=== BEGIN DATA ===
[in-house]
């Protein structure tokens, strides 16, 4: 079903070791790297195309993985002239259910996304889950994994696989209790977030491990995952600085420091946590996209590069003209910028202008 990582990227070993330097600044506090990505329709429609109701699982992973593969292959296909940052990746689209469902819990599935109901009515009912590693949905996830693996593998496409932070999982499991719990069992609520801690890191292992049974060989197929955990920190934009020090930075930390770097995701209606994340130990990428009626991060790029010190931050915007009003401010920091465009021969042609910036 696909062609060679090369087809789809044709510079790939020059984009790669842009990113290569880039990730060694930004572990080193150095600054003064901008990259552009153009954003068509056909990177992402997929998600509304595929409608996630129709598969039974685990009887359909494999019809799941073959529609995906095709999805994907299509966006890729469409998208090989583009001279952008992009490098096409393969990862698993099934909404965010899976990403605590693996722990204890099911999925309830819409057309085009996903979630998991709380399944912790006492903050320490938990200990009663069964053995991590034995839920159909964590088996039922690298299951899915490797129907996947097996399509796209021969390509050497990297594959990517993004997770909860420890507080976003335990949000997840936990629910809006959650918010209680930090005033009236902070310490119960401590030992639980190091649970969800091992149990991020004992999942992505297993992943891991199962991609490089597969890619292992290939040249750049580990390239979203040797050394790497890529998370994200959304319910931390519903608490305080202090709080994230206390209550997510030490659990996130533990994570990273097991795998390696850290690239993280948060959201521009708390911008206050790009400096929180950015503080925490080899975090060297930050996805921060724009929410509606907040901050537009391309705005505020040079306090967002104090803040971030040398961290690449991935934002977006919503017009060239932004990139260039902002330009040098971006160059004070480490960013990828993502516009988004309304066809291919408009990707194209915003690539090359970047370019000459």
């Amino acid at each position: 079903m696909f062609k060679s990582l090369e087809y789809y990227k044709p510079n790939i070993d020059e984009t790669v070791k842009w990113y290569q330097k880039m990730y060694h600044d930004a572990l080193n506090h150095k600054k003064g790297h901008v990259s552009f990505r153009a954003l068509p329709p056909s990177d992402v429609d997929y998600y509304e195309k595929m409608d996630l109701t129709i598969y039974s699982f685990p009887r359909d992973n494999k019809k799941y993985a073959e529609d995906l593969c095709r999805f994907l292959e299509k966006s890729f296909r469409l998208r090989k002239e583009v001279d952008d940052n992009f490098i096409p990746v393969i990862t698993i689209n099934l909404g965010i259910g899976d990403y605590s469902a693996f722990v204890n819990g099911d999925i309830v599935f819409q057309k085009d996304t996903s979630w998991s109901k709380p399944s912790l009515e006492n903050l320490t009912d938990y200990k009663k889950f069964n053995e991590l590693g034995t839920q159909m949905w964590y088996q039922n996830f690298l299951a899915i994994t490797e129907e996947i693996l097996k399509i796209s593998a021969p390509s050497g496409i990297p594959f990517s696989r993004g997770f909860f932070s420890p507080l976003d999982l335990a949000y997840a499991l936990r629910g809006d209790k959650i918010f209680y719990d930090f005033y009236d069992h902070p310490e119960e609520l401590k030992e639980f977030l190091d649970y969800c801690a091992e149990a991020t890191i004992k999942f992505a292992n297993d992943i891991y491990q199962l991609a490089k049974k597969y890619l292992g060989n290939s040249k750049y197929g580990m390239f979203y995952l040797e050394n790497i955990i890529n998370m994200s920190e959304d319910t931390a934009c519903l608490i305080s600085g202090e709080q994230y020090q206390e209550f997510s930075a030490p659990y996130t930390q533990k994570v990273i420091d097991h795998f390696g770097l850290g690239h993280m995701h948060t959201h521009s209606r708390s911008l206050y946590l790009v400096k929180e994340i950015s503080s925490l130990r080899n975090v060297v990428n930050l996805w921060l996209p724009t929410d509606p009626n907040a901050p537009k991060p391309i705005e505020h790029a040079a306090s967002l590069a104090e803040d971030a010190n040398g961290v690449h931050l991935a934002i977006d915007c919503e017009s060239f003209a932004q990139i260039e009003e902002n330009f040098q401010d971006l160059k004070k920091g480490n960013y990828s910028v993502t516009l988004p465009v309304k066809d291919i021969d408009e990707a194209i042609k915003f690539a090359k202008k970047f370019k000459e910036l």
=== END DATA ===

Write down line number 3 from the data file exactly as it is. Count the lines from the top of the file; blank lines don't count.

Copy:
């Amino acid at each position: 079903m696909f062609k060679s990582l090369e087809y789809y990227k044709p510079n790939i070993d020059e984009t790669v070791k842009w990113y290569q330097k880039m990730y060694h600044d930004a572990l080193n506090h150095k600054k003064g790297h901008v990259s552009f990505r153009a954003l068509p329709p056909s990177d992402v429609d997929y998600y509304e195309k595929m409608d996630l109701t129709i598969y039974s699982f685990p009887r359909d992973n494999k019809k799941y993985a073959e529609d995906l593969c095709r999805f994907l292959e299509k966006s890729f296909r469409l998208r090989k002239e583009v001279d952008d940052n992009f490098i096409p990746v393969i990862t698993i689209n099934l909404g965010i259910g899976d990403y605590s469902a693996f722990v204890n819990g099911d999925i309830v599935f819409q057309k085009d996304t996903s979630w998991s109901k709380p399944s912790l009515e006492n903050l320490t009912d938990y200990k009663k889950f069964n053995e991590l590693g034995t839920q159909m949905w964590y088996q039922n996830f690298l299951a899915i994994t490797e129907e996947i693996l097996k399509i796209s593998a021969p390509s050497g496409i990297p594959f990517s696989r993004g997770f909860f932070s420890p507080l976003d999982l335990a949000y997840a499991l936990r629910g809006d209790k959650i918010f209680y719990d930090f005033y009236d069992h902070p310490e119960e609520l401590k030992e639980f977030l190091d649970y969800c801690a091992e149990a991020t890191i004992k999942f992505a292992n297993d992943i891991y491990q199962l991609a490089k049974k597969y890619l292992g060989n290939s040249k750049y197929g580990m390239f979203y995952l040797e050394n790497i955990i890529n998370m994200s920190e959304d319910t931390a934009c519903l608490i305080s600085g202090e709080q994230y020090q206390e209550f997510s930075a030490p659990y996130t930390q533990k994570v990273i420091d097991h795998f390696g770097l850290g690239h993280m995701h948060t959201h521009s209606r708390s911008l206050y946590l790009v400096k929180e994340i950015s503080s925490l130990r080899n975090v060297v990428n930050l996805w921060l996209p724009t929410d509606p009626n907040a901050p537009k991060p391309i705005e505020h790029a040079a306090s967002l590069a104090e803040d971030a010190n040398g961290v690449h931050l991935a934002i977006d915007c919503e017009s060239f003209a932004q990139i260039e009003e902002n330009f040098q401010d971006l160059k004070k920091g480490n960013y990828s910028v993502t516009l988004p465009v309304k066809d291919i021969d408009e990707a194209i042609k915003f690539a090359k202008k970047f370019k000459e910036l």